ThoughtI’d show off something unique from an older vlog.
ThoughtI’d show off something unique from an older vlog.
When I was looking for an introductory single malt scotch whisky, I’d asked another customer at Greens Package store on Ponce (Midtown Atlanta) and he’d suggested the Aberfeldy 12 year. Said even his wife drank it.
For a single malt that’s 12 years old and priced at under $30 I have to admit, it was a solid purchase. Notes of honey and spice characterize this cigar friendly malt, along with a bit of peat.
I’m not normally a fan of huge peat but this wasn’t that. A highland region whisky, it was a smooth sipper from start to finish. The balance in it was exceptional for the price. I half expected it to need a cube like some of the other whiskies I’ve been drinking, but it didn’t. I never did get a chance to test that out, however.
Raices Cubanas 1941 starts with a medium-brown Honduran wrapper that’s glistening with oils. A careful blend of Nicaraguan and Honduran long-fillers lies just beneath, encased in a Nicaraguan binder.
The review: This is the 6X60 size and normally I shy away from that large a ring gauge (with the exception of Padron) but this cigar definitely didn’t disappoint.
Pre-light draw is very raisiny. The initial puffs are nutty and semi-sweet Black pepper features prominently up front once the cigar gets going. A good amount of smoke plumes from the foot.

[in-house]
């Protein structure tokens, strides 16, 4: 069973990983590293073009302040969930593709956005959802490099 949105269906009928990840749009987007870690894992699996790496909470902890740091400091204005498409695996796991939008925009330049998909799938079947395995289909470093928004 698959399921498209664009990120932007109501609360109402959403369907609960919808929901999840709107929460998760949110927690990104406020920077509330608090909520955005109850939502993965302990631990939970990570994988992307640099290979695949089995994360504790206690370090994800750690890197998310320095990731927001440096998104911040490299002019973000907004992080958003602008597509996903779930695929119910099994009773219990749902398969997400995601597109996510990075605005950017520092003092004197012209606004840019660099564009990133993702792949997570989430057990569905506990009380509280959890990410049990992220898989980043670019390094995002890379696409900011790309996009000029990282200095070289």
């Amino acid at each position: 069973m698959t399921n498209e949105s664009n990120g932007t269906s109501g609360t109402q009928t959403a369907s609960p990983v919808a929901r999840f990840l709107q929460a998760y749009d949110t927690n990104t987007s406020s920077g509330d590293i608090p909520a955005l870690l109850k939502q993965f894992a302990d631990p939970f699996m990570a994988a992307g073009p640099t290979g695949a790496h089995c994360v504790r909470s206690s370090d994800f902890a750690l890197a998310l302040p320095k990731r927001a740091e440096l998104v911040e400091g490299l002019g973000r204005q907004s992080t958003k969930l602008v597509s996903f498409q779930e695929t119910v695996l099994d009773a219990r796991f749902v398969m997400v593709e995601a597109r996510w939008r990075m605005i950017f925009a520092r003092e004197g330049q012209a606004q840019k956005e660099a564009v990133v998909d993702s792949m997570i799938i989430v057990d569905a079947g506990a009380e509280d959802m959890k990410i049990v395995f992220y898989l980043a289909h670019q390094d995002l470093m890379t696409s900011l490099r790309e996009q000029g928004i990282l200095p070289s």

The cigar has a very easy draw for being packed so full of tobaccos. The burn line started off uneven but I chalk that up to my lighting technique, and a touch up fixed that.
Flavors at the second third include cocoa spice and red pepper. The cigar becomes mellow at this point while maintaining softer flavors wth hints of wood and black pepper. By now I’m really enjoying the complexity of the cigar.
The final third of the cigar is where it gets interesting. First, we had that red pepper bit, then black pepper, and finally? Vanilla Coffee Bean! YES! ha!
This is definitely a medium to full bodied smoke though.
The Montecristo line isn’t a line I normally gravitate to, not with all the boutique blends coming out from some of today’s hottest blenders, but I picked it up in my local shop here in Decatur. (Got Cigars? 232 Ponce De Leon) at the suggestion of the owner.
What can I say to start with?
Made in Nicaragua at the A.J. Fernandez Cigars de Nicaragua factory in Estelí, Fernandez worked with Altadis’ Grupo de Maestros to develop this new Montecristo, which consists of Ecuadoran Sumatra wrapper, Mexican San Andrés binder and filler from Nicaragua and Honduras.
Montecristo Crafted By A.J. Fernandez will come in five sizes: Churchill at 7 inches by 50 ring gauge; Figurado, at 4 by 52; Gordo at 6 by 58; Robusto, 5 by 52; and Toro, 6 by 50. The Montes, which are all box-pressed, are set to retail from $9.95 to $12.50 and come in 10-count boxes
This oscuro cigar starts off with solid wood and white pepper notes. The box press is firm in the hand, but not razor sharp like the Padron Anniversarios for example. Light brown in color, with a solid pre-light draw, the flavors emerging from that were pretty light to my taste. Upon lighting, the cigar showed not only an even burn, but consistency of the following: Said white pepper, wood, with a touch of honey and bread at the back of the tongue.